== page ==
Researcher: Algorithms Cannot Be Blamed for Disinformation, But They Contribute to It

Columbia University researcher shared her perspectives at event hosted by The Atlantic that featured former President Barack Obama.

Researcher: Algorithms Cannot Be Blamed for Disinformation, But They Contribute to It
Photo of Camille François, Karrie Karahalios and Casey Newton

WASHINGTON, April 14, 2022 – A researcher from Columbia University says that algorithms such as the ones Facebook uses cannot be blamed for causing mass disinformation, but that they must still be discussed as contributors to the phenomenon.

Camille François discussed the matter during a conference on disinformation and how it affects democracy hosted by The Atlantic magazine and the University of Chicago Institute of Politics featuring a discussion on combating disinformation with former President Barack Obama.

Through the coronavirus pandemic, disinformation surged online related to topics such as vaccines and the origins of the virus, and as war wages on in Ukraine the intentional spread of false information online has proven a chief tactic of Russia during its invasion campaign.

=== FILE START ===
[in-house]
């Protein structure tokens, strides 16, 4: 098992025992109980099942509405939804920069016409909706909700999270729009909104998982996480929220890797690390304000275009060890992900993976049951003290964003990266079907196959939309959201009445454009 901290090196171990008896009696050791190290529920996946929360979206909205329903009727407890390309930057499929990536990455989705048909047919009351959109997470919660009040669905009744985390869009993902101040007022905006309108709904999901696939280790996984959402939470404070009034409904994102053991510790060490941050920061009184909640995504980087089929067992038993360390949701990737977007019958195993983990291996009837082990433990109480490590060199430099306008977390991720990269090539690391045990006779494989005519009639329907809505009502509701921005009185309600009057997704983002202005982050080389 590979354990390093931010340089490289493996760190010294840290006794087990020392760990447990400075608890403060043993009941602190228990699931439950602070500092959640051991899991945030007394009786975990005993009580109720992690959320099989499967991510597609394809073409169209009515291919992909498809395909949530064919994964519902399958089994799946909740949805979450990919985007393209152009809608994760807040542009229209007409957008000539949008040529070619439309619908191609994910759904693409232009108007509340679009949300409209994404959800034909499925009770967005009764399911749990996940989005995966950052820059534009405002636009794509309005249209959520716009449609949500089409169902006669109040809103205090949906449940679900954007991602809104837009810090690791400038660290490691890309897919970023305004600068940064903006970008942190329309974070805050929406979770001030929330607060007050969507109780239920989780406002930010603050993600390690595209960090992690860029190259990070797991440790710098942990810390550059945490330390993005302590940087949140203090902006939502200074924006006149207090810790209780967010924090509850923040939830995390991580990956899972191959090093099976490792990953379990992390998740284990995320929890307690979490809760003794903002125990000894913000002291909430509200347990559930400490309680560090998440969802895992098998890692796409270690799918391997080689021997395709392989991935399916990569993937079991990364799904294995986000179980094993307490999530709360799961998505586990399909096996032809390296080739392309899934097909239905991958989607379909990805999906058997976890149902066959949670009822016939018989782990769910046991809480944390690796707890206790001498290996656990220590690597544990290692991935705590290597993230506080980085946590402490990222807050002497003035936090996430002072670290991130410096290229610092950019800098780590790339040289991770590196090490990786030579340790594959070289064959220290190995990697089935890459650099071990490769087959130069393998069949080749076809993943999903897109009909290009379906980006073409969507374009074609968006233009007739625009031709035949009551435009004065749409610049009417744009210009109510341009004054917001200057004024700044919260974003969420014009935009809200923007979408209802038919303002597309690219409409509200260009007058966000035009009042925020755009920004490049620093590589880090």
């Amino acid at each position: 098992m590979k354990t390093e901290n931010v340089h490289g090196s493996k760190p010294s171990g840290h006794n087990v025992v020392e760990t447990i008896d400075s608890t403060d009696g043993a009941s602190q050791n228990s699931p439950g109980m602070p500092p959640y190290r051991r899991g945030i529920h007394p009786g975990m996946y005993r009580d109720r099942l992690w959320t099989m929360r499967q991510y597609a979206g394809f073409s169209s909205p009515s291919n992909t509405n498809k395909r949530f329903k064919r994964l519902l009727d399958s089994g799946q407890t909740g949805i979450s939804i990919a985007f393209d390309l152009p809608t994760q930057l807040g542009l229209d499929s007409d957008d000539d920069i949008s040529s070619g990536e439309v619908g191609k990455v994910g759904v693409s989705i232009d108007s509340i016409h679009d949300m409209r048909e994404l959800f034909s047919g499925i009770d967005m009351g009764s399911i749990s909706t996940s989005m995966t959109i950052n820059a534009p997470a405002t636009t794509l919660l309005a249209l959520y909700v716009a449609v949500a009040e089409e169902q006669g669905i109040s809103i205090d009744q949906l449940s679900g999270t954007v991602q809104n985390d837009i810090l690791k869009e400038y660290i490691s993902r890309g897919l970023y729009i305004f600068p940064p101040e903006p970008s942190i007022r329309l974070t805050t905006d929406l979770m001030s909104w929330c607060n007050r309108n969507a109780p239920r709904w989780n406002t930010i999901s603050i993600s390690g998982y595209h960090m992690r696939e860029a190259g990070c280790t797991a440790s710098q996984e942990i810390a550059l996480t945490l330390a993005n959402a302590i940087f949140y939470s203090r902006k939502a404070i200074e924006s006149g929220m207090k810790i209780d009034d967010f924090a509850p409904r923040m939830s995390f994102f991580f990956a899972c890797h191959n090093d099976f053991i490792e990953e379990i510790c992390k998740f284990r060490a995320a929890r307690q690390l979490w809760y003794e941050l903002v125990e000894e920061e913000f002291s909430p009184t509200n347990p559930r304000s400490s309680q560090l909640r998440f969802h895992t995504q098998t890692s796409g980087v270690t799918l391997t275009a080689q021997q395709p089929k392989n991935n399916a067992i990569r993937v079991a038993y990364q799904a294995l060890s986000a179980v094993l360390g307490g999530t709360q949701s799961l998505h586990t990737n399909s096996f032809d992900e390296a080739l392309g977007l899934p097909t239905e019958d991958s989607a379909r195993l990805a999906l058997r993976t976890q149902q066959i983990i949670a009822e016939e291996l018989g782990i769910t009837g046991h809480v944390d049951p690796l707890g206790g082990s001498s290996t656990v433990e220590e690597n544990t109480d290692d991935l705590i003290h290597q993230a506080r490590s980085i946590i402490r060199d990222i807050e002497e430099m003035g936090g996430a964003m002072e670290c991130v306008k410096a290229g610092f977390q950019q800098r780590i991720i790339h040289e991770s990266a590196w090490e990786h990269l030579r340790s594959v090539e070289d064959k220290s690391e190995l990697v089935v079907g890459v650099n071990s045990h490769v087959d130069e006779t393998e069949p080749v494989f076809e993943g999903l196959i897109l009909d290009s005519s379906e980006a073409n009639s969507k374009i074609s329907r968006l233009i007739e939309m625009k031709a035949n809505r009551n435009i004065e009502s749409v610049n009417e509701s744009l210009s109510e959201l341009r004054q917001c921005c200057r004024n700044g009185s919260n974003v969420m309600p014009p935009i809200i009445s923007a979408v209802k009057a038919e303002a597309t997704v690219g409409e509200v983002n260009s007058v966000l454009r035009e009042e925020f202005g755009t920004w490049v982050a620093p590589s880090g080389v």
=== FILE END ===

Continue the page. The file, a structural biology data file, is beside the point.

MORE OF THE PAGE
François spoke on a panel with Karrie Karahalios, a computer science professor at the University of Illinois Urbana-Champaign, that was focused on the power of algorithms.

During the discussion, Karahalios commented on proposed legislation in the House of Representatives to remove Section 230 protections for online content which is promoted algorithmically – thus subjecting them to legal liability. She stated that content regulation truly must be done on a case-by-case basis rather than applying a one-size-fits-all approach to regulation in all settings.

She expressed concern over some negative effects of algorithmic technology than others, highlighting as problematic the use of algorithmic technology to detect employment fraud in Michigan which led to false accusations of fraud made against several individuals.

Karahalios said results produced by algorithms such as these must be able to be contested due to their flawed nature.

Similarly, François stated that when algorithms are used for very serious practices such as criminal sentencing there must be transparency about how they are used.

To find potential solutions to some of the issues algorithms create, Karahalios suggests that data related to algorithms such as on how Facebook promotes certain advertisements be made available to a wide variety of researchers.

Earlier at the conference, Barack Obama said that he “underestimated the degree to which democracies” are vulnerable to misinformation and disinformation.

The former president said that the U.S. must mitigate the influence of dangerous online misinformation through a mix of regulation and industry standards.

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